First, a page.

Also known by its much more in your face title Dead Kids, Strange Behavior holds a place in New Zealand film history as the first horror movie made in the country. A homage to American horror films of the 1950s, it was intended to be part of a trilogy. However, after this movie and Strange Invaders underperformed at the box office, that was not to be.
It was relased in the UK as Small Town Massacre and ran afoul of the video nasty controversy, ending up on the Section 3 list of films.
This — and Strange Invaders — were both directed by Michael Laughlin (Two-Lane Blacktop), who co-wrote the film with Bill Condon, who would go on to direct Candyman 2: Farewell to the Flesh, both parts Twilight: Breaking Dawn and write 2002’s Chicago and The Greatest Showman.
Speaking of the word strange, perhaps the strangest thing in this movie is that while it’s supposedly based in Galesburg, Illinois, it couldn’t be geographically further from America if it tried. That’s because the movie was lensed in Auckland, New Zealand.
It all starts with the murder of Bryan (co-writer Condon), which ends with his body getting stuffed into a scarecrow.
Local cop John Brady (Michael Murphy, who has been in plenty of Robert Altman’s films) is on the case. And his son Pete (Dan Shor, who was in Wise Blood) and his friend Oliver (Marc McClure, who you’d know as 1970’s Jimmy Olsen) are learning all about the work of Dr. Le Sange from Professor Parkinson (Fiona Lewis, who was in plenty of films, but around here, we celebrate her for her work in the seminal — and semenal, really — Tintorera…Tiger Shark). Oh yeah — his dead mom (and John’s lost wife) once worked for Le Sange.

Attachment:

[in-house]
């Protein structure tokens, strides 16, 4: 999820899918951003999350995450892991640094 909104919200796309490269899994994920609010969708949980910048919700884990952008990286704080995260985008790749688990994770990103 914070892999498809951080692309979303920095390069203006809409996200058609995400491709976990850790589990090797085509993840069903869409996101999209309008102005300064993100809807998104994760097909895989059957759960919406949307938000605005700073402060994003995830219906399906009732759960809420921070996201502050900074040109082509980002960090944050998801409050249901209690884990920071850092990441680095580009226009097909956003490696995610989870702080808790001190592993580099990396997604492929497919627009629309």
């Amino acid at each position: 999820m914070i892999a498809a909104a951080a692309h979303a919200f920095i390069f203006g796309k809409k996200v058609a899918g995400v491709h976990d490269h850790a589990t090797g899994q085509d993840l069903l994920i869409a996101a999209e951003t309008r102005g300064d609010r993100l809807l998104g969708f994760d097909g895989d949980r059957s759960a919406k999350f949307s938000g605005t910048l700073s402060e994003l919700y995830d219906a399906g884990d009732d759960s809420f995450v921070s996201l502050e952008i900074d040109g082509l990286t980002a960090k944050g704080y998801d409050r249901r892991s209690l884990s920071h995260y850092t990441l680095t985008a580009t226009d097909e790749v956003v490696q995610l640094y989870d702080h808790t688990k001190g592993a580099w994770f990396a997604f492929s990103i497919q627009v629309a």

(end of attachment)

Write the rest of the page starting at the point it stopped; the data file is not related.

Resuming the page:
Pete wants to go to college and doesn’t have the money to apply, so he signs up to be part of the professor’s experiments. After all, Oliver did it and it wasn’t a big deal.
Or was it? Because later that night, a maniac in a Tor Johnson mask attacks and kills a boy at a party before being unmasked as — you got it — Oliver. He can’t remember anything, not even the bizarre surgical cuts that he did near his victim’s eye. That said — whoever killed Bryan and the kid at the party couldn’t have been the same person.
Despite all that, Pete stil undergoes one of the professor’s tests, swallowing pills and repeating key phrases. He also begins a romance with Caroline (Dey Young, Kate Rambeau from Rock ‘n’ Roll High School), a fellow student.
The murders only ramp up in intensity, with one woman finding her son chopped to bits in the bathroom before her throat is slashed. John, being a good cop, starts to feel that perhaps the professor has something to do with all of this, questioning her while being unaware that she’s about to inject his son in the eyeball with a concoction of mind-altering drugs.
That’s when we get the exposition — during John’s date with his girlfriend Barbara (Louise Fletcher, who everyone else will tell you was in One Flew Over the Cuckoo’s Nest, but I’ll confide that she was Dr. Gene Tuskin in Exorcist II: The Heretic) — where we learn that everyone who has died — including his wife — was tied to the unethical experiments of Le Sange. Even worse, Le Sange is probably still alive, because when the lovey-dovey twosome break into his crypt — talk about a romantic date! — his casket is empty.
The end of this movie is a mix of mind control madness, a mistaken case of paternity, doctors ordering their patients to kill themselves and even a happy close. It all lives up to the title — strange — in the best of ways.
You have to love when a movie totally stops to give you a synchronized dance scene, like a slasher film variant of the same kind of stuff that used to happen in 1950’s films like I Was a Teenage Werewolf. That song — Lou Christie’s “Lightnin’ Strikes” — was also covered by Klaus Nomi.
Speaking of music, Strange Behavior also benefits from a score by Tangerine Dream. I really need to get on to writing a list of movies that thier music made even better. They rival Goblin for how many cult films they scored.